75 S.W. 611 (Mo. 1903), Murray v. St. Louis Transit Company
|Citation:||75 S.W. 611, 176 Mo. 183|
|Opinion Judge:||VALLIANT, J.|
|Party Name:||MURRAY v. ST. LOUIS TRANSIT COMPANY, Appellant|
|Attorney:||Boyle, Priest & Lehmann, Walter H. Saunders and Lon. O. Hocker for appellant. George E. Smith for respondent.|
|Case Date:||June 20, 1903|
|Court:||Supreme Court of Missouri|
Appeal from St. Louis City Circuit Court. -- Hon. Selden P. Spencer, Judge.
Reversed and remanded.
(1) The court erred in submitting to the jury, in the instructions given of its own motion, the question of defendant's liability in failing to sound its gong, as there was no legal evidence of such failure. The only interpretation which can be placed upon the testimony respecting the gong, given by all of plaintiff's witnesses, is that they were not paying any attention to it. Such testimony does not make out a case of negligence, the presumption being that the defendant exercised proper care. Cathcart v. Railroad, 19 Mo.App. 118; Summerville v. Railroad, 29 Mo.App. 48. (2) The court erred in refusing defendant's instructions 2 and 3, which stated to the jury the plaintiff's obligation to look and listen, and in giving one of its own motion, exacting of him only ordinary care generally. Zimmermann v. Railroad, 71 Mo. 490.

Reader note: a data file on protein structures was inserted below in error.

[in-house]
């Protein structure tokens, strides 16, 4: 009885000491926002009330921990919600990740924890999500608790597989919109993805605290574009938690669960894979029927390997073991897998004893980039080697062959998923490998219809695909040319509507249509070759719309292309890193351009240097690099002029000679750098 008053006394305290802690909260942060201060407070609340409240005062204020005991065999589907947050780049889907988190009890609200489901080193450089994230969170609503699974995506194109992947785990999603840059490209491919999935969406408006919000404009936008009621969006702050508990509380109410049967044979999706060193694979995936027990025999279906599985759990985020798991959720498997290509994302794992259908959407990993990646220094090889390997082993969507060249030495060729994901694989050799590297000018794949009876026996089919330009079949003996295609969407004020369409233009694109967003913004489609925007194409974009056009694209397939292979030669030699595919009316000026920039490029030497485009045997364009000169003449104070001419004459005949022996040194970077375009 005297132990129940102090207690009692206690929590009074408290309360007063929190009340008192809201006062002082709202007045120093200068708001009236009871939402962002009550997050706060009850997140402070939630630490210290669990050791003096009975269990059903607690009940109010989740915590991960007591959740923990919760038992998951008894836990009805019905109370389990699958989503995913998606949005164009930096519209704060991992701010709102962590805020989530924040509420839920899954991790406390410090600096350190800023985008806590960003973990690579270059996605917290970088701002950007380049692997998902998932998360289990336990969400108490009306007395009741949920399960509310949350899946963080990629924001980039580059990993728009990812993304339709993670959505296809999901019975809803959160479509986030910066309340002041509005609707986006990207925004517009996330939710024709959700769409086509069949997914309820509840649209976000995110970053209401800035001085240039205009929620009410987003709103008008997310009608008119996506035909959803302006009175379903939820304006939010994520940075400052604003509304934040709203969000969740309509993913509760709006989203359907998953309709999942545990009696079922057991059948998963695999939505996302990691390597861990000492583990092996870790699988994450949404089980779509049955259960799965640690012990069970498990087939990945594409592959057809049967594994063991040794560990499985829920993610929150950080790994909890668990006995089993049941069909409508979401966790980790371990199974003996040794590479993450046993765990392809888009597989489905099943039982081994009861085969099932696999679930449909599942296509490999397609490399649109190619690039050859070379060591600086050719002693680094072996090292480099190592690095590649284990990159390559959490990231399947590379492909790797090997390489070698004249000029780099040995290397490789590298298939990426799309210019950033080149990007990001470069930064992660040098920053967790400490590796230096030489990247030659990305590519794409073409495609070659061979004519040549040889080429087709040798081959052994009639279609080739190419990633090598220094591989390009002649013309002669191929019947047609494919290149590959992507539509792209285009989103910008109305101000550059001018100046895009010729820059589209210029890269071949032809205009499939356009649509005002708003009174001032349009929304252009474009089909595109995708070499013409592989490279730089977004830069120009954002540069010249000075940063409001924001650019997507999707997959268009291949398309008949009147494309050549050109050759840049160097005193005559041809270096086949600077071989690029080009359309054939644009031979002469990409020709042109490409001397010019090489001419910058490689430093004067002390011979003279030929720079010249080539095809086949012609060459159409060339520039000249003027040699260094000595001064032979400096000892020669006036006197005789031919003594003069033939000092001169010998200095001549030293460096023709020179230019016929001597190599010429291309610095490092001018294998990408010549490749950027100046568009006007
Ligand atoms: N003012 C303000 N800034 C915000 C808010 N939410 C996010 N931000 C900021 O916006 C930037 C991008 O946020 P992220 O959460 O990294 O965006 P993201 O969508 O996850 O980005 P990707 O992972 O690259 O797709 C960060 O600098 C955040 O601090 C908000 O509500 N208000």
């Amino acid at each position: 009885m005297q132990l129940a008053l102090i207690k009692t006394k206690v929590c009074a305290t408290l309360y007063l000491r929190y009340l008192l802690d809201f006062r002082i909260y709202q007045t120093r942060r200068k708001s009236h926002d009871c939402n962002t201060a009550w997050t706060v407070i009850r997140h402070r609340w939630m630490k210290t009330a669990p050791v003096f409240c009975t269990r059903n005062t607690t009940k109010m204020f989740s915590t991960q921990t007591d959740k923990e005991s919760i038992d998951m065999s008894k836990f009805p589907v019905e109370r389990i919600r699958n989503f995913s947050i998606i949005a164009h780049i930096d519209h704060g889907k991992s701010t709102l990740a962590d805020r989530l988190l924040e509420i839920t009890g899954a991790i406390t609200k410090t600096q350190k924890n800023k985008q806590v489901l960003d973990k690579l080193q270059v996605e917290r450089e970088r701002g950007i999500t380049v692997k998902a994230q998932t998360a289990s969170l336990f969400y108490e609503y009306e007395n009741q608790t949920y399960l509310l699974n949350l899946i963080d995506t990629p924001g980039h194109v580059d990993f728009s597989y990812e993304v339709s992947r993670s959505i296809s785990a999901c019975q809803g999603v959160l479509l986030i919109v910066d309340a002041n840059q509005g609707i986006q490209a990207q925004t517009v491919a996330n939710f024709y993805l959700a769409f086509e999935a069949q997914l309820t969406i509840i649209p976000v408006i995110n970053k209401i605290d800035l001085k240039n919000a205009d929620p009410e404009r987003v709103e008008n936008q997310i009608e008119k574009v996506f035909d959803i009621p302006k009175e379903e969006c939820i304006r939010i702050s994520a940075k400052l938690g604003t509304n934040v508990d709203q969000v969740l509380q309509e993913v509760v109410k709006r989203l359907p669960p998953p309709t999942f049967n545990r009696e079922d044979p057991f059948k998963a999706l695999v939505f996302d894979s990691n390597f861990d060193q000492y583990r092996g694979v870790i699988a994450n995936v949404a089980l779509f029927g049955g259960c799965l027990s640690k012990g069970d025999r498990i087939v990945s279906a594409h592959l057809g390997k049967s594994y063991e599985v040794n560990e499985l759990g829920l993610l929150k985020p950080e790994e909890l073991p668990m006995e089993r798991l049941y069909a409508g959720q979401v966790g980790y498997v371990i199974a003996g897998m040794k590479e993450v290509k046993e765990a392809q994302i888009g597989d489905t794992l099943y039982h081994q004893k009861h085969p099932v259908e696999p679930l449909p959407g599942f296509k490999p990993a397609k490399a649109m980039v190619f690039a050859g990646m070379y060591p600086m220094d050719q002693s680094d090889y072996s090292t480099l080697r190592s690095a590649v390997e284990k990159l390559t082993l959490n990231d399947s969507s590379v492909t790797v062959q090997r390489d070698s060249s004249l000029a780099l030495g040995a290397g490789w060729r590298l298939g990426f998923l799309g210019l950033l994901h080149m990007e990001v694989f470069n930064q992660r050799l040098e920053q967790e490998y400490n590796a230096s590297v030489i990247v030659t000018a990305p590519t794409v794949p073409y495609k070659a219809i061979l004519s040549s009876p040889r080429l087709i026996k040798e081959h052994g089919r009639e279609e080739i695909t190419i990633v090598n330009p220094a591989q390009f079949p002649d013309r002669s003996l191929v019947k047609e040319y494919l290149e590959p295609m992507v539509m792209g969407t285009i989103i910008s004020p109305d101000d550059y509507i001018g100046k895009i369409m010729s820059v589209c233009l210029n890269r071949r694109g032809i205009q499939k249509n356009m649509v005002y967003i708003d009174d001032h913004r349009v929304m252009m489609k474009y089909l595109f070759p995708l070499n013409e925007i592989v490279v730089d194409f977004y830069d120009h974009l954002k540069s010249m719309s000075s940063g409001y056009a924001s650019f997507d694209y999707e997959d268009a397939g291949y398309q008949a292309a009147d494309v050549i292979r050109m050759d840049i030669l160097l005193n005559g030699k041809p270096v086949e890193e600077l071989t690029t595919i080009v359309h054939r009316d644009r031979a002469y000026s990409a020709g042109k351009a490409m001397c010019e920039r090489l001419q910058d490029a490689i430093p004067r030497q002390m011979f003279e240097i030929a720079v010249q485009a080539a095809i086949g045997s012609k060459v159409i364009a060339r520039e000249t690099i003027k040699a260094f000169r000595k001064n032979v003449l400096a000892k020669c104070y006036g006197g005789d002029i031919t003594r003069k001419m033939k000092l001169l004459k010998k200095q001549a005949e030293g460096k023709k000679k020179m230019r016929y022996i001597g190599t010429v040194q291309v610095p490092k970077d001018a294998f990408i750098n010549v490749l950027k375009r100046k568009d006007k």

[176 Mo. 184]
Plaintiff recovered a judgment for $ 500 damages for personal injuries received by him in a collision with one of defendant's street cars, caused, as he alleges, by the negligence of defendant's servants. Defendant appeals from the judgment, and as the appeal [176 Mo. 185] was taken before this court had passed on the question of the validity of the constitutional amendment authorizing nine jurors in a civil case to return a verdict, and as that question was raised in the trial court in this case, the appeal was brought to this court. Since the appeal in this case was taken, however, that constitutional question has been decided by this court and it is no longer in doubt. [Gabbert v. Railroad, 171 Mo. 84.]
The petition charges the following acts of negligence:
The servants in charge of the car were inexperienced and unskillful;
They were running the car at an unlawful and reckless speed;
The motorman in charge saw the plaintiff crossing the track in ample time to have averted the accident but neglected to do so;
The motorman neglected to ring his gong.
The answer was a general denial, and a plea that plaintiff was guilty of negligence contributing to the accident in that he drove on defendant's track without looking or listening and in such close proximity to the moving car as to prevent those in charge of it from stopping in time to prevent the collision.
The plaintiff's evidence tended to prove as follows:
Montgomery street runs east and west crossing Ninth street at right angles. In the afternoon of August 17, 1900, plaintiff, a man fifty-nine years of age, was driving a one-horse wagon going west on Montgomery street. It was a covered wagon with curtains at the sides, but the curtains were rolled up and the driver could see to the front and on both sides. Defendant owns a single track street railroad on Ninth street, the cars over which pass only in one direction, north. As the plaintiff, driving, approached defendant's tracks when his horse's head was six or seven feet east of the east rail he looked to the south and saw [176 Mo. 186] a car approaching about half a...
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